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The key drivers behind the state of international health insurance premiums in China are that insurers are more capable of differentiating high-cost providers and the government is setting new regulations that have an effect on medical costs.
One of the main reasons why China's premiums are going through a correct phase is that a number of insurers have become better at determining high-cost providers in their hospital networks. Omitting high-cost providers and providing coverage at standard private clinics allows insurers to offer a cheaper plan.
Another reason explaining the decrease in China's average premium this year could be that the Chinese government removed the 15% mark-up on drugs provided by public hospitals. They also set regulations to limit the number of people involved in medical and pharmaceutical distribution, thereby reducing medical product costs as well.
Changes in demographics, such as the growth of High Net Worth and Ultra High Net Worth individuals, continue to play a major role in the growing demand for private healthcare, thereby causing a significant growth in medical costs.
The global phenomenon for 2019 is that medical rates greatly outpace general inflation. Some of the primary medical cost drivers include population aging, poor lifestyle habits, and declining health.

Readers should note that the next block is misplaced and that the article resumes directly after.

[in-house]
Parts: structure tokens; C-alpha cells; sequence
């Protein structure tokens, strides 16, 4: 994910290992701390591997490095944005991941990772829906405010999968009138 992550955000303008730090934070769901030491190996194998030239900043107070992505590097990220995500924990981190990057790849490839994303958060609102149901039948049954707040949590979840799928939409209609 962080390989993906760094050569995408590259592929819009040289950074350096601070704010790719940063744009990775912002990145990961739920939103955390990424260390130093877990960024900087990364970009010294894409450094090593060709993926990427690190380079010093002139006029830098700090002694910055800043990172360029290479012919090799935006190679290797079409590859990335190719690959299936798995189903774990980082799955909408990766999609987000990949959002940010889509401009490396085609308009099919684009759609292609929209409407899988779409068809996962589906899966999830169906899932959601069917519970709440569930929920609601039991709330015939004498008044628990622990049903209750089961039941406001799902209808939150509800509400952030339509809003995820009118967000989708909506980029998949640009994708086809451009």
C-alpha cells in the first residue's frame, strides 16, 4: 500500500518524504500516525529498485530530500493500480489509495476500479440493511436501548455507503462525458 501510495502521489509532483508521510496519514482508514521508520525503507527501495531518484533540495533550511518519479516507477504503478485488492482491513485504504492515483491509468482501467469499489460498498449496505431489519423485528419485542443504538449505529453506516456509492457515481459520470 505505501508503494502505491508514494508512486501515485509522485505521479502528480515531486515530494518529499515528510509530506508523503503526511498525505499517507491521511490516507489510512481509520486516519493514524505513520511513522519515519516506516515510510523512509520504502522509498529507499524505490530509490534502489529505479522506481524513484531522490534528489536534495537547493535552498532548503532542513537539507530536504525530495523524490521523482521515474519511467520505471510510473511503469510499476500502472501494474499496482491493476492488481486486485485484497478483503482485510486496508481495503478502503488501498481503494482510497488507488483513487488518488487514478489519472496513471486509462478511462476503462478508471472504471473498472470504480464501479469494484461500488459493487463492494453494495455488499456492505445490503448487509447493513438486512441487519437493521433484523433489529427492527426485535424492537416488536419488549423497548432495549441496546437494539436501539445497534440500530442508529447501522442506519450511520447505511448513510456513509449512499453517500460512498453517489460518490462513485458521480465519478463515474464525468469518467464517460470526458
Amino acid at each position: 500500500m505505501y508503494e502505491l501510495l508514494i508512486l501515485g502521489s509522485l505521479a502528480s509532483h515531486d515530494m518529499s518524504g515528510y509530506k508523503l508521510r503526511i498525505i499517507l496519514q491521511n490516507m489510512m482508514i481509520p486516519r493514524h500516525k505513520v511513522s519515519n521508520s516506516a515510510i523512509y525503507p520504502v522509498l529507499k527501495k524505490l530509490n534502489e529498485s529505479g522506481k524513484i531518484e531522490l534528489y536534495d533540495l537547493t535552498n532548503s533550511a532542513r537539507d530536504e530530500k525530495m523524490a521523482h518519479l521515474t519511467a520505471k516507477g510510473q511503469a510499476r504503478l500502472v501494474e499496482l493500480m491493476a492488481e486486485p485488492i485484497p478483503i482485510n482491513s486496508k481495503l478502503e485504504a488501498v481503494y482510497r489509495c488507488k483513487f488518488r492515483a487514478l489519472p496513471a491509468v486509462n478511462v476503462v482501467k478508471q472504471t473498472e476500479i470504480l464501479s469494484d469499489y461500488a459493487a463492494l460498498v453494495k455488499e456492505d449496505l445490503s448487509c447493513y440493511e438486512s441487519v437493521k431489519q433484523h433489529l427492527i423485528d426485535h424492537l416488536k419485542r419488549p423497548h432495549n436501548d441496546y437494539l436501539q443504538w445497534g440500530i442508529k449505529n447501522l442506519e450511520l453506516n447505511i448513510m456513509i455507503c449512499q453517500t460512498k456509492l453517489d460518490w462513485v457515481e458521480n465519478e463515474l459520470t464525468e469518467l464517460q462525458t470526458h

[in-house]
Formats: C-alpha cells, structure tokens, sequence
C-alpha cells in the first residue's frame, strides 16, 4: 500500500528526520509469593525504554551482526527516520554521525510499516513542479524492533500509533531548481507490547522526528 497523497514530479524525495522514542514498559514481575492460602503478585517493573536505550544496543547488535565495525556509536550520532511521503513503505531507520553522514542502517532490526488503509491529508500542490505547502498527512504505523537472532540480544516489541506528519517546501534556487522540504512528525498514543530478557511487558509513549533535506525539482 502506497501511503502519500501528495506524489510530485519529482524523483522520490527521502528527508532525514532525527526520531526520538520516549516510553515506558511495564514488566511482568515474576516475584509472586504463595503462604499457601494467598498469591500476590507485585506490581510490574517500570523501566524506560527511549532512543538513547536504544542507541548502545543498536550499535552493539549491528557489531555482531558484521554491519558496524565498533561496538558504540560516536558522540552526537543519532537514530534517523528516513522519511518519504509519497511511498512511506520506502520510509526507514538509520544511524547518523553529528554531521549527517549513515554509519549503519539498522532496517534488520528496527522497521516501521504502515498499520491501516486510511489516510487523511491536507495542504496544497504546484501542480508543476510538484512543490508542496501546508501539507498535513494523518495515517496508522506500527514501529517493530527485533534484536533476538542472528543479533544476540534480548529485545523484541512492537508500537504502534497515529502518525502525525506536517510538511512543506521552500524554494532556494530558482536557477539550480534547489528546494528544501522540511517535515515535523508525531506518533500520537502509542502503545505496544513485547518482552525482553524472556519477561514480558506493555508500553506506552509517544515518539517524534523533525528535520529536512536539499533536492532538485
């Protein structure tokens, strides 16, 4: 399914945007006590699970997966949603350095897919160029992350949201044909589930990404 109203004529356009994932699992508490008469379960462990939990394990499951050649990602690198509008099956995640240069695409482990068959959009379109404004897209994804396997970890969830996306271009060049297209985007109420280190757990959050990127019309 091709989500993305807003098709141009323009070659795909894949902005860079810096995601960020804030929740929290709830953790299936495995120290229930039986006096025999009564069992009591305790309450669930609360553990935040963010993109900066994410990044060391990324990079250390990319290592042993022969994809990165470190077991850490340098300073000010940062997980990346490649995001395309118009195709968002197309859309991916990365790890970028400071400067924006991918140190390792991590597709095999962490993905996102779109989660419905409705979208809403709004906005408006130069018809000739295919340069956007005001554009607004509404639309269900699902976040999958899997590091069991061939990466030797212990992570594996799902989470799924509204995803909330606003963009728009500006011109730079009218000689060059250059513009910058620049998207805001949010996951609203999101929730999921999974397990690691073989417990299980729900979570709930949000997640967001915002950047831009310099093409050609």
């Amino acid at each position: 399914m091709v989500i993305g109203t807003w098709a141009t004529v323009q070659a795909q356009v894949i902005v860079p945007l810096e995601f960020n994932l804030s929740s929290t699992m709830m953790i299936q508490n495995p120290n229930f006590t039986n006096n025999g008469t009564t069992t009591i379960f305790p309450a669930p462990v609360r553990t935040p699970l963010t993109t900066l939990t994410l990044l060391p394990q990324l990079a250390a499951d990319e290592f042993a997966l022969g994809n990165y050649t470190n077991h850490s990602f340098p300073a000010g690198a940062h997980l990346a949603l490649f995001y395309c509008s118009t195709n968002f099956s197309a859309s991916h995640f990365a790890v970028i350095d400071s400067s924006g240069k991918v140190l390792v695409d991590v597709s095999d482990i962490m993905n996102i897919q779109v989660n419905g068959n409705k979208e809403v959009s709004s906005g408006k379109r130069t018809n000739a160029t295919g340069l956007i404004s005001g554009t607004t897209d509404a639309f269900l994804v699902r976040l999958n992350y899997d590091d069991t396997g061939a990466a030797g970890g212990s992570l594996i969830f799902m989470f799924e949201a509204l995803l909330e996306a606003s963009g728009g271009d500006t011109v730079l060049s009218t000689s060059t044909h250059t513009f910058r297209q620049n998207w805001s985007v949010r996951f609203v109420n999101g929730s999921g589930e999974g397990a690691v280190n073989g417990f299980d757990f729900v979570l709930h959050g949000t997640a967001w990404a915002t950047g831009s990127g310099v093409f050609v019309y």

Insurers around the world are dealing with the ever-evolving and expanding regulatory requirements. Some changes to regulations are due to consultations with key stakeholders, while others seem to be a result of enforcement rather than negotiation.
An increasing amount of insurers are using technology to improve their anti-fraud processes, which could have an upward impact on premiums at the beginning. However, it will hopefully have a downward effect on premiums later on due to the dramatic drop in medical insurance fraud.
The growing use of technology in the insurance industry is both transforming and disrupting IPMI plans across the globe. Insurtech presents many opportunities for cost savings and loss prevention.
97% of the countries in the report have witnessed a growth in premiums since last year, with just three countries witnessing a decline. Australia and Singapore experienced significant jumps in both individual and family plan rankings, while Canada replaced Hong Kong as the second most expensive country for IPMI.
The Americas remains a dominant region in the top 20 most expensive countries. Some countries share the same ranking since they have the same average premium. Reasons for the region’s dominance include increasing demand for IPMI products, higher medical costs, and insurers tend to group countries with similar characteristics and use the same premium.
After years of significant increases, China is now witnessing a correction period. This year, several prominent insurers in the country did not increase their premium. In fact, others even reduced their premium, which caused a decrease in individual and family premiums.
21 countries in Africa witnessed inflation rates of at least 15% for individual plans, while another 10 saw inflation rates of 15% or higher for family plans. Factors that play a role in inflation in the region include higher disposable income and a growing middle-class population.